Captain Fitzroy’s Journal:
A sealing schooner, the Unicorn, arrived, Mr. William Low being sealing master and part owner; and, although considered to be the most enterprizing and intelligent sealer on those shores, perhaps anywhere, the weather had been so much against him that he returned from his six months' cruise a ruined man, with an empty ship. All his means had been employed to forward the purchase and outfit of the fine vessel in which he sailed; but having had, as he assured me, a continued succession of gales during sixty-seven days, and, taking it altogether, the worst season he had known during twenty years' experience, he had been prevented from taking seal, and was ruined. Passengers with him were the master and crew of a North American sealing schooner, the Transport, which had been wrecked on the south-west coast of Tierra del Fuego, in Hope Harbour; and he told me of two other wrecks, all occasioned by the gale of January 12-13th.
At this time I had become more fully convinced than ever that the Beagle could not execute her allotted task before she, and those in her, would be so much in need of repair and rest, that the most interesting part of her voyage—the carrying a chain of meridian distances around the globe—must eventually be sacrificed to the tedious, although not less useful, details of coast surveying.
Our working ground lay so far from ports at which supplies could be obtained, that we were obliged to occupy whole months in making passages merely to get provisions, and then overload our little vessel to a most inconvenient degree, as may be supposed, when I say that eight months' provisions was our usual stock at starting, and that we sailed twice with ten months' supply on board.*
* Excepting water, of which we only carried six weeks.
I had often anxiously longed for a consort, adapted for carrying cargoes, rigged so as to be easily worked with few hands, and able to keep company with the Beagle; but when I saw the Unicorn, and heard how well she had behaved as a sea-boat, my wish to purchase her was unconquerable. A fitter vessel I could hardly have met with, one hundred and seventy tons burthen, oak built, and copper fastened throughout, very roomy, a good sailer, extremely handy, and a first-rate sea-boat; her only deficiencies were such as I could supply, namely, a few sheets of copper, and an outfit of canvas and rope. A few days elapsed, in which she was surveyed very carefully by Mr. May, and my mind fully made up, before I decided to buy her, and I then agreed to give six thousand dollars (nearly £1,300) for immediate possession. Being part owner, and authorized by the other owners to do as he thought best with the vessel in case of failure, Mr. Low sold her to me, payment to be made into his partners' hands at Monte Video. Some of his crew being 'upon the lay,' that is, having agreed to be paid for their work by a small proportion of the cargo obtained, preferred remaining at the Falklands to seek for employment in other vessels, others procured a passage in the Rapid, and a few were engaged by me to serve in their own vessel which, to keep up old associations, I named 'Adventure.' Mr. Chaffers and others immediately volunteered to go in her temporarily (for I intended to place Mr. Wickham in her if he should be willing to undertake the responsibility), and no time was lost in cleaning her out thoroughly, loading her with stores purchased by me from M. le Dilly and from Mr. Bray (lately master of the Transport), and despatching her to Maldonado, to be prepared for her future employment.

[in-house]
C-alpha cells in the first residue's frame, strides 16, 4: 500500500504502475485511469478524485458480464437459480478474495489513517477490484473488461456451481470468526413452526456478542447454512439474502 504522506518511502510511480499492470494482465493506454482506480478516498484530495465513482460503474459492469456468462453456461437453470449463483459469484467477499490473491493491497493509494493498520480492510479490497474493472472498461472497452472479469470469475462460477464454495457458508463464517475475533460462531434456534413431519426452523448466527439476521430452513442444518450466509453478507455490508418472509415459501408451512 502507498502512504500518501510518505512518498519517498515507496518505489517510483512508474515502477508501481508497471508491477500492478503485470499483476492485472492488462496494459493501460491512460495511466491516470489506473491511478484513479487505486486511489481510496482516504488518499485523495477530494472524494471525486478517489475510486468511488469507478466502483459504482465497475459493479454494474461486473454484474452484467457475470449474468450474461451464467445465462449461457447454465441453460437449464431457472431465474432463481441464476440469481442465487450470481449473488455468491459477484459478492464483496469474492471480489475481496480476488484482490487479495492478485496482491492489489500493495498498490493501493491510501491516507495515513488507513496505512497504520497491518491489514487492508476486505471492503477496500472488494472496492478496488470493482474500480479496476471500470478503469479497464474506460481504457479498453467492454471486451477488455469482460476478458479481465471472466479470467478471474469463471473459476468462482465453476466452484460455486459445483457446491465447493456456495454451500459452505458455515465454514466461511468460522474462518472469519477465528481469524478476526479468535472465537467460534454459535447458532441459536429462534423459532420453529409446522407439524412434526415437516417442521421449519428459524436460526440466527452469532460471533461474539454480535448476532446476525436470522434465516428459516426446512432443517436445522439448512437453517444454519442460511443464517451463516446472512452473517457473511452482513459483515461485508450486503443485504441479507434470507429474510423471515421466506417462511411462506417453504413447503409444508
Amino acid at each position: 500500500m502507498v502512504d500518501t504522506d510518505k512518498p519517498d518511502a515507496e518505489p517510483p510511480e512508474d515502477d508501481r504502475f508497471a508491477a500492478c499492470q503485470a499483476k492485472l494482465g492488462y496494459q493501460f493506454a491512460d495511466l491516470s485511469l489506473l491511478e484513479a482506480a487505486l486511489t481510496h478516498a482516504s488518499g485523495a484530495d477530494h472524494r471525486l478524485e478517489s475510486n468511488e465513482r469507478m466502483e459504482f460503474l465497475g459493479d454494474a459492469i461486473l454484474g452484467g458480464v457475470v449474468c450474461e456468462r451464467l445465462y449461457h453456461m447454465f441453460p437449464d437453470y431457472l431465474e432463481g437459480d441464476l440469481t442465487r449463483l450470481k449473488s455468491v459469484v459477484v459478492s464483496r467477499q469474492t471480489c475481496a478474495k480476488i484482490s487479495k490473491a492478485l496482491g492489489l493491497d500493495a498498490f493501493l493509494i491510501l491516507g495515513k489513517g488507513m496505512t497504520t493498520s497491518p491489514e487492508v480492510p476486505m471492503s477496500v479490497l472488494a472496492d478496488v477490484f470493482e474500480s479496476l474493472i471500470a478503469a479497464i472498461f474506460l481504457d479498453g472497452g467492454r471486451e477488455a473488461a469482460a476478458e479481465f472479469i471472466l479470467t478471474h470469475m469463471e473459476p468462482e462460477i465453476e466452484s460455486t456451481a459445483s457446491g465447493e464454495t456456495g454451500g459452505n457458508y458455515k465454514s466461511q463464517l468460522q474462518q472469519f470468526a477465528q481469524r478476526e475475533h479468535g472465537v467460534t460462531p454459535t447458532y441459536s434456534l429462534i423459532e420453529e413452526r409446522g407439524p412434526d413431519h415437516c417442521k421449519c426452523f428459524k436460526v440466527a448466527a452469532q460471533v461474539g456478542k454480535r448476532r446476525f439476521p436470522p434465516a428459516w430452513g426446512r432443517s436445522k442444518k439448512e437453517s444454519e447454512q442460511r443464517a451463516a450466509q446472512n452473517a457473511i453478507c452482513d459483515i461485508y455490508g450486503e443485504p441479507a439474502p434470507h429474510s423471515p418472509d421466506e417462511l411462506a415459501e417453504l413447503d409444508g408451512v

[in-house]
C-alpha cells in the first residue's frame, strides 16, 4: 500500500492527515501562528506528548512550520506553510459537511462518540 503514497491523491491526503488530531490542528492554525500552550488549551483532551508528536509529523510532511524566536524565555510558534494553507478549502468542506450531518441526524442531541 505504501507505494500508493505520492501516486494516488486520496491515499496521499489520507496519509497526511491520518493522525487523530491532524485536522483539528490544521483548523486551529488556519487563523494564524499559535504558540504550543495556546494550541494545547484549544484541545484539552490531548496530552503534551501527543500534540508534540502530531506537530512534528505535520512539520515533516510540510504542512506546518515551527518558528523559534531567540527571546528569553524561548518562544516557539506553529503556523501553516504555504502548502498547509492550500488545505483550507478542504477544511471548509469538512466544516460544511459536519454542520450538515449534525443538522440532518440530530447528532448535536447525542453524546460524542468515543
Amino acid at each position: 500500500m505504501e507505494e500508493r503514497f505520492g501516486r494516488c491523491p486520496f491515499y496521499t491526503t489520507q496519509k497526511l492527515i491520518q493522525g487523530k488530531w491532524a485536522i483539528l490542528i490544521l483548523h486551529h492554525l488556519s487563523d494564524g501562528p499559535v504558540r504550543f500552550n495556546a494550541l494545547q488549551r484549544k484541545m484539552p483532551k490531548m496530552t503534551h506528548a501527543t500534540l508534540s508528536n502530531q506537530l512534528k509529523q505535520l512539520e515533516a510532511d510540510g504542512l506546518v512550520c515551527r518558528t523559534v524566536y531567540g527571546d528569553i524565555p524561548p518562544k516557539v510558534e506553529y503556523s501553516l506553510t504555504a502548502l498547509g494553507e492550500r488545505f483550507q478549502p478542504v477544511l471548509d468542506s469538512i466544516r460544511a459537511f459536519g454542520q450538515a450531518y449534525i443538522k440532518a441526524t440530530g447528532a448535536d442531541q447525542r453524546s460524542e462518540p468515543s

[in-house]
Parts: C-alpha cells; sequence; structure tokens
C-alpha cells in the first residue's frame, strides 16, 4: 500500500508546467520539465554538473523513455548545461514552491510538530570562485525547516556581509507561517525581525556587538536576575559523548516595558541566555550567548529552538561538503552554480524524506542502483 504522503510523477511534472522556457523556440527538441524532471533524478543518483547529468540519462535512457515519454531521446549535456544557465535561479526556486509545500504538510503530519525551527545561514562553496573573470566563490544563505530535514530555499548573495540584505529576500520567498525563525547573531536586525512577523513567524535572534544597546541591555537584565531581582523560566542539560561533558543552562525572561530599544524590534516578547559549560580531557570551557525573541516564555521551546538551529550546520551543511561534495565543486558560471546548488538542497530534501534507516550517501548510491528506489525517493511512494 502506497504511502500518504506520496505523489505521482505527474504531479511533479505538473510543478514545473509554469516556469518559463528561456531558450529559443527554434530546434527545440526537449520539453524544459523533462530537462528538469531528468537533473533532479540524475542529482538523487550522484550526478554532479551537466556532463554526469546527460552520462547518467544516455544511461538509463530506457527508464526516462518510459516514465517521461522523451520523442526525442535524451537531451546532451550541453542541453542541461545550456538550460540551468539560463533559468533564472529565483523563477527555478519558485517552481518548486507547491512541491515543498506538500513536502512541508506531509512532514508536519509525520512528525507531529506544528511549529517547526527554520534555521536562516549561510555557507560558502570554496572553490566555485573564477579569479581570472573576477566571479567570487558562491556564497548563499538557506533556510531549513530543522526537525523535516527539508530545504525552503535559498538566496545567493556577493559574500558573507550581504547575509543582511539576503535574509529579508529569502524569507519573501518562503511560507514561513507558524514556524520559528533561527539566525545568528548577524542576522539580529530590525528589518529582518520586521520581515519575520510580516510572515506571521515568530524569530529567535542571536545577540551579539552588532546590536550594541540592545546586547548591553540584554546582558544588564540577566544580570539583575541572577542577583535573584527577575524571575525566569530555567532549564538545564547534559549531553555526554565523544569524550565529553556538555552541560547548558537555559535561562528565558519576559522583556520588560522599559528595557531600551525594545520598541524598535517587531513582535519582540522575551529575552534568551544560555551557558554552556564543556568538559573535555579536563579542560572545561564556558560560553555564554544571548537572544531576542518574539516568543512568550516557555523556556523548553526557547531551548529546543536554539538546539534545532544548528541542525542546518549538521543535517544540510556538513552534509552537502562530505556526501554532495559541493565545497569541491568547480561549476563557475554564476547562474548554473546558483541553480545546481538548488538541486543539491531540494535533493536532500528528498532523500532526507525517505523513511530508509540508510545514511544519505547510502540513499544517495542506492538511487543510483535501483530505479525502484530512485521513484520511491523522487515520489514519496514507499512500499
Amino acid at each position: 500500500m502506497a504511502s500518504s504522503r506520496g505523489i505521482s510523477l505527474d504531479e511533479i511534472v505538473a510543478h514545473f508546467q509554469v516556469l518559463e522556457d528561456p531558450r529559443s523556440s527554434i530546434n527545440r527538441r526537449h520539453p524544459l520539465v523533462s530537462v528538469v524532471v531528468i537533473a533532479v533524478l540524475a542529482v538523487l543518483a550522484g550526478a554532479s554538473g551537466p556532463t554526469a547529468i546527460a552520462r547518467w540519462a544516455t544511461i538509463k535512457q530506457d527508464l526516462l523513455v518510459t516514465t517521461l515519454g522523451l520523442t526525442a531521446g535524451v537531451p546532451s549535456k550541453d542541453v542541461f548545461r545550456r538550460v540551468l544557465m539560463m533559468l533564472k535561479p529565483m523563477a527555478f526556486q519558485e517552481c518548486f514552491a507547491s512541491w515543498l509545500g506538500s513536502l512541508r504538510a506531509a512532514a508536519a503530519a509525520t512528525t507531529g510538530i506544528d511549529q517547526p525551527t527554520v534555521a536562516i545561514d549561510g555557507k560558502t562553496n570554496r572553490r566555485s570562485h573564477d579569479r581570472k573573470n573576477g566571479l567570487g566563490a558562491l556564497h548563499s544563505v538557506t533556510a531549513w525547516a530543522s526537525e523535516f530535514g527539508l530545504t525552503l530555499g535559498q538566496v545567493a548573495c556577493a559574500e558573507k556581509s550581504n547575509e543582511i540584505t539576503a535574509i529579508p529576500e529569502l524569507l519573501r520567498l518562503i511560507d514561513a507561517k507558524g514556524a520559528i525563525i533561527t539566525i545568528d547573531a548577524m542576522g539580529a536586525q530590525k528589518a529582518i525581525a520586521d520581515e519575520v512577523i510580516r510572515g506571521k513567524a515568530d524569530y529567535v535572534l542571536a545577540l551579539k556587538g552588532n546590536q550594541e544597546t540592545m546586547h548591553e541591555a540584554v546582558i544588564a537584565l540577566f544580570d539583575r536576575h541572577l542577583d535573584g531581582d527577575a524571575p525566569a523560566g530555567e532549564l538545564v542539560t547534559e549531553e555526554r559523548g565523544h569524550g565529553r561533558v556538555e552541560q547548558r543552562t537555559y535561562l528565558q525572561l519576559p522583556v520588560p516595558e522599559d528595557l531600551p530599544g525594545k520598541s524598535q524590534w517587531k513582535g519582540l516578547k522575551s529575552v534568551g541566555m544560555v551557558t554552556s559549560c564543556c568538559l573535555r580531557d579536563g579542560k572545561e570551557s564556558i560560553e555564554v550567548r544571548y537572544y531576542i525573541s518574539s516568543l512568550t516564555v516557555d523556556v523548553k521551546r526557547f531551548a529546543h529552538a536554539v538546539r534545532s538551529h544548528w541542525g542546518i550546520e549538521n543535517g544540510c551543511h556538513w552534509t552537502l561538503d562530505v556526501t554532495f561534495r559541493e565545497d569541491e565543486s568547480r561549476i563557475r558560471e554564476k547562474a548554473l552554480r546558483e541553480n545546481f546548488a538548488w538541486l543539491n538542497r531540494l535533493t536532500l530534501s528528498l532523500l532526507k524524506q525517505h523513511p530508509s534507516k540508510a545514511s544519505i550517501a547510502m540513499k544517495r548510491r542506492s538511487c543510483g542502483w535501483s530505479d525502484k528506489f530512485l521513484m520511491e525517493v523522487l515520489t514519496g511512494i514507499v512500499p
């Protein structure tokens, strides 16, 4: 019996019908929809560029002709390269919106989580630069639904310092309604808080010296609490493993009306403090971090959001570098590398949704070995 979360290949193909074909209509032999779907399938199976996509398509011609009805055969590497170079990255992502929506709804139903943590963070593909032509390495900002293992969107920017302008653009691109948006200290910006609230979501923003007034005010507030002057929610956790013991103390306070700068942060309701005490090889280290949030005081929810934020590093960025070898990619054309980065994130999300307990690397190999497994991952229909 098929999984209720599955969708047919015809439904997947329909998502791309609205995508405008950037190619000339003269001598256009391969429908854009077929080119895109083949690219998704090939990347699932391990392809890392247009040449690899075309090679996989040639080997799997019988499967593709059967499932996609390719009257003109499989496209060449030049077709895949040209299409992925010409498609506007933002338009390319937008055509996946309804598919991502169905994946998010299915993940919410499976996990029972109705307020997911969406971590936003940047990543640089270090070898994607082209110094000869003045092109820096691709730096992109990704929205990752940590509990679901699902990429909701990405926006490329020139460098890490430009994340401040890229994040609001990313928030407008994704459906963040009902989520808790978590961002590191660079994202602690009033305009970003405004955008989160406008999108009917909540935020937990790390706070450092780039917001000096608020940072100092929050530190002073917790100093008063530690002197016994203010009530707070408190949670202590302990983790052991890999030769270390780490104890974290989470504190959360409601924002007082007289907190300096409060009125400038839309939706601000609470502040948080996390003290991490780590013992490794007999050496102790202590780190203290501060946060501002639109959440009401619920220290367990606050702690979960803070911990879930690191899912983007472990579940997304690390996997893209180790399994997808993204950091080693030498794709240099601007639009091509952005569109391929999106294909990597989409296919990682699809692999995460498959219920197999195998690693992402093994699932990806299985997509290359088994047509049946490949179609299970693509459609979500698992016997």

This schooner was built at Rochester as a yacht for Mr. Perkins, and, as I have reason to believe, cost at least six thousand pounds in building and first outfit. Soon afterwards, she was armed and used by Lord Cochrane in the Mediterranean; then she was fitted out by a merchant to break the blockade of Buenos Ayres; but, taken by a Brazilian man-of-war, and carried into Monte Video, she was condemned as a prize and sold to Mr. Hood, the British Consul, who went to England and back again in her with his family; after which, she was fitted out for the sealing expedition I have mentioned. At the time of my purchase she was in want of a thorough refit, and her internal arrangements required alteration; but it happened that Mr. Bray and M. le Dilly had each saved enough from their respective vessels to enable me to load the Adventure on the spot with all that she would require; from the former I bought anchors, cables, and other stores, amounting to £216: and from M. le Dilly rope, canvas, and small spars, for which £187 were paid. Those who were conversant in such matters, the master, boatswain, and carpenter of the Beagle, as well as others, assured me that these articles were thus obtained for less than a third of their market prices in frequented ports.
While the Beagle lay in Johnson Cove, we witnessed a memorable instance of the strength with which squalls sometimes sweep across the Falklands. Our ship was moored with a cable each way in a land-locked cove, not a mile across, and to the south-westward of her, three cables' length distant, was a point of land which, under ordinary circumstances, would have protected her from sea, if not from wind. Our largest boat, the yawl, was moored near our eastern anchor, with a long scope of small chain... (to be continued tomorrow)...
Syms Covington’s Journal:
Here our Captain BOUGHT a schooner of Mr. Low, a sealer, called the Unicorn, which was changed for that of the New Adventure.
This schooner greatly forwarded our surveying, and helped the Beagle in taking the crew of the Megellan to Monte Video, which men and officers together amounted to about thirty.